To develop the 50 Most Engaged Companies List, Forbes ranked the U.S.-based companies from its Forbes Global 2000 list across three equally weighted dimensions: social media engagement, Net Promoter Scores (NPS) and year-over-year sales growth. Forbes Insights partnered with Sprinklr who provided data from the Sprinklr Business Index, which measures and analyzes the breadth of public interactions between brands and consumers across social media. Forbes Insights also partnered with Temkin Group, a customer experience research, consulting, and training firm, who provided data on Net Promoter Scores (NPS) and customer loyalty.

The entire list of the 50 most engaged companies is available here. Below is a quick look at the first seven retailers to appear in the ranking.

Amazon. The online giant was not only the first retailer named in the inaugural list, but also took first place overall. Amazon has reinvented and reimagined what the customer experience is and can be, and is handsomely rewarded with continuously increasing sales numbers and legions of loyal shoppers. Amazon is quite literally the customer engagement standard upon which the rest of retail and industry in general is judged.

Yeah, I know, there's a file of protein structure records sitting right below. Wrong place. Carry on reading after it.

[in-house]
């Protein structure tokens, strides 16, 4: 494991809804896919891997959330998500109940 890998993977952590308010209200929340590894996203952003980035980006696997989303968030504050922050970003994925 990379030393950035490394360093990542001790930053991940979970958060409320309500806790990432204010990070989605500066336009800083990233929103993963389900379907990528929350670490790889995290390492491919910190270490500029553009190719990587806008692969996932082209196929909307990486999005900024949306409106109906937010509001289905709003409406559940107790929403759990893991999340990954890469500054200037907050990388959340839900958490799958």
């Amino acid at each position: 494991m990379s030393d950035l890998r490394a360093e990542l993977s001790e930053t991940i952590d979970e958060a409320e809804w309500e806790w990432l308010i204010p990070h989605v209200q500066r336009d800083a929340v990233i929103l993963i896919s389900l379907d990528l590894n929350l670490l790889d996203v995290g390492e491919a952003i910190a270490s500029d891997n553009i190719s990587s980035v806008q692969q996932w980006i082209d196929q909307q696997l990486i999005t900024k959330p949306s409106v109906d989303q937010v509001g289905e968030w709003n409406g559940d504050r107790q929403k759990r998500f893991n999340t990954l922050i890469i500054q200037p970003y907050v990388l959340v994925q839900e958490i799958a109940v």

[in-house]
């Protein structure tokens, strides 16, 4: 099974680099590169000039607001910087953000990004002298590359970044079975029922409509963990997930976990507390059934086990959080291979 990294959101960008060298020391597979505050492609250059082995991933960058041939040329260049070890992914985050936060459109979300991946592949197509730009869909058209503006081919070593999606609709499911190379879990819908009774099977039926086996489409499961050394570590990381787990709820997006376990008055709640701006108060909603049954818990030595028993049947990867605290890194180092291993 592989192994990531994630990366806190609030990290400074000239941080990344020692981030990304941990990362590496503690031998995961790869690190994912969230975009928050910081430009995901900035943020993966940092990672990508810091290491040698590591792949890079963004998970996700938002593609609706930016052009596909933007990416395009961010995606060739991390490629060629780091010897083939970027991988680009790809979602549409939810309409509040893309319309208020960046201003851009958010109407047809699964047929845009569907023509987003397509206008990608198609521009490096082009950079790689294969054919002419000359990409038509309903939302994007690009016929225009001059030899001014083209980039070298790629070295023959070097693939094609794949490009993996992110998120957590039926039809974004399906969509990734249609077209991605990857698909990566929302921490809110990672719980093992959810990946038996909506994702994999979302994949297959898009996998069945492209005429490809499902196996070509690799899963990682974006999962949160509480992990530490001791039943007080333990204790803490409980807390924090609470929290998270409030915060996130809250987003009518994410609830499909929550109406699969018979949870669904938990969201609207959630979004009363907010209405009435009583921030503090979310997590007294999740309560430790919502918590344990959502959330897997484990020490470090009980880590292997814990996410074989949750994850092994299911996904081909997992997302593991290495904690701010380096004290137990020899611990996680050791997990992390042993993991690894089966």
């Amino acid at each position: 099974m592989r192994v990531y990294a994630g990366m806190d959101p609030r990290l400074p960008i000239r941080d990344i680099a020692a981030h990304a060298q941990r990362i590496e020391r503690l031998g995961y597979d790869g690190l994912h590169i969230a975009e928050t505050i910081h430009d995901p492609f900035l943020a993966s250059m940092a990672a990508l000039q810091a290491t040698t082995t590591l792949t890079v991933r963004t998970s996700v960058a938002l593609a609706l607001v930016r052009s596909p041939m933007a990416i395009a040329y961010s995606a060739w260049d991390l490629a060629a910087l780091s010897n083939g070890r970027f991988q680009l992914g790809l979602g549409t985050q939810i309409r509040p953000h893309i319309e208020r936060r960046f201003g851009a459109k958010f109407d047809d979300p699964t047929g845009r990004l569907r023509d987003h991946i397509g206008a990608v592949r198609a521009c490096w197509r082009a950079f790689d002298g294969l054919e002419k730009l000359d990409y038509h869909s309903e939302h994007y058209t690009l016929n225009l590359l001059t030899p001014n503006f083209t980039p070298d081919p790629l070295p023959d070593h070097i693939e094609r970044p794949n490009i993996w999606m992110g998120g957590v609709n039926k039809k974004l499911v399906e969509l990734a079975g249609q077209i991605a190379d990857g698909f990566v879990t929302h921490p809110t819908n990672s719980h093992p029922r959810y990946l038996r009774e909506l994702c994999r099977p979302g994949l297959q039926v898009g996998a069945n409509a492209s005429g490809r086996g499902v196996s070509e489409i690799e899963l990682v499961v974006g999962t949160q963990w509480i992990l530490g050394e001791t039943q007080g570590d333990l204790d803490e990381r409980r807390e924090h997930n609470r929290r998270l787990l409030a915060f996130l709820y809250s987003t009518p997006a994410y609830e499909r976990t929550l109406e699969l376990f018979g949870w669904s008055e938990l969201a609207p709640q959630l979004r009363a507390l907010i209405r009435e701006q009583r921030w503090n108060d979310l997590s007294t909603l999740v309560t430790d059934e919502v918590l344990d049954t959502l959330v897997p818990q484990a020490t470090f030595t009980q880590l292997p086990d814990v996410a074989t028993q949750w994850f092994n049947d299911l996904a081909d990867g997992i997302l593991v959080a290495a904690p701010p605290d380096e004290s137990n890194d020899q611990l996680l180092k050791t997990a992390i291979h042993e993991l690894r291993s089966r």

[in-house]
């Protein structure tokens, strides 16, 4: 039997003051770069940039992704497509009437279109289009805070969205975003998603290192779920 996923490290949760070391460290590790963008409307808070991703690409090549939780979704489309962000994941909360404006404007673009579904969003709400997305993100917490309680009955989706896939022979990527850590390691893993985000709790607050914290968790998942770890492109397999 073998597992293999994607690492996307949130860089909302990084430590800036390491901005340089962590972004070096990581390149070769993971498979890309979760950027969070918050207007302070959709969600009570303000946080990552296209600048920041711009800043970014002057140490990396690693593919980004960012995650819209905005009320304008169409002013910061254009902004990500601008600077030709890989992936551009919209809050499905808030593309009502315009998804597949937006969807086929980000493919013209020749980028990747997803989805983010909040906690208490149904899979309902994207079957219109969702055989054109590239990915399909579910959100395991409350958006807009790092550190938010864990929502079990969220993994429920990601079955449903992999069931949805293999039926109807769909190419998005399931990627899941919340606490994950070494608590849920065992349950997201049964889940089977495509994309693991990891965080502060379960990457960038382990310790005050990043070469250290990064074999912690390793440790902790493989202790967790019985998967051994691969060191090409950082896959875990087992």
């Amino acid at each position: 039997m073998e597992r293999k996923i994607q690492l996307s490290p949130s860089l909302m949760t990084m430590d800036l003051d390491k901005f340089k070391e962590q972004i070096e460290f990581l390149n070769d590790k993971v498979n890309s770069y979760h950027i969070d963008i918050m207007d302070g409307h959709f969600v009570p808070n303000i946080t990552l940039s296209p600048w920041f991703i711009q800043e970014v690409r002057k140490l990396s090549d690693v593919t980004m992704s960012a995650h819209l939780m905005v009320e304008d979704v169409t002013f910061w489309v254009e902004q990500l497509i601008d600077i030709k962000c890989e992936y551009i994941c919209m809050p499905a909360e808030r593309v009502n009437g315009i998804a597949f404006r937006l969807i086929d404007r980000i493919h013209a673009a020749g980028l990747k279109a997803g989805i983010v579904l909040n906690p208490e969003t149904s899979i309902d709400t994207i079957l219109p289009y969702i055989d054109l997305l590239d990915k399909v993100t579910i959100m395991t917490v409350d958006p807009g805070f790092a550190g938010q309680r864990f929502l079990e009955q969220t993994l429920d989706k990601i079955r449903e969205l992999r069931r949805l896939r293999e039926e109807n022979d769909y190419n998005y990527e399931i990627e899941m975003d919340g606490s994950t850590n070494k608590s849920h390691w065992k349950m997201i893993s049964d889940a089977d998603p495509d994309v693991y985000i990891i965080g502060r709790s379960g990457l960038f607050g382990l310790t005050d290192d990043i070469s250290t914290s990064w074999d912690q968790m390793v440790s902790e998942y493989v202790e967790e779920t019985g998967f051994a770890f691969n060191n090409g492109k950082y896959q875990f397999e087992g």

Starbucks. The global coffee house chain has always been on-trend with not only its product array but in meeting its customers’ wants and needs. Starbucks has gone all in with its mobile offerings allowing customers to order and pay for their purchases from their mobile device and have their order waiting for them when they arrive. The success of the program has been overwhelming and has forced Starbucks to alter its in-store operations to keep pace with demand.

Footlocker. The athletic shoe and apparel retailer is investing heavily in its digital capabilities to connect with young, digital natives, as its sales continue to slip. While its financial performance has struggled, its customer base is still highly engaged with the brand, evidenced by the retailer’s fourth overall finish in Forbes’ ranking. To further enhance its experience both in-store and out, the retailer is investing in a new e-commerce platform, mobile app platform, and POS technology.

Lowe’s. The home improvement market is booming right how and industry leaders Home Depot and Lowe’s are enjoying steadily increasing sales. Lowe’s is not content to just rest on its laurels and continues to innovate with cutting-edge technology like augmented reality, robotics and mobile capabilities to keep its customers engaged. Currently Lowe’s is focused on supercharging its online platform, adding next-gen functionality like inventory and order visibility. Lowe’s came in ninth overall in Forbes’ ranking.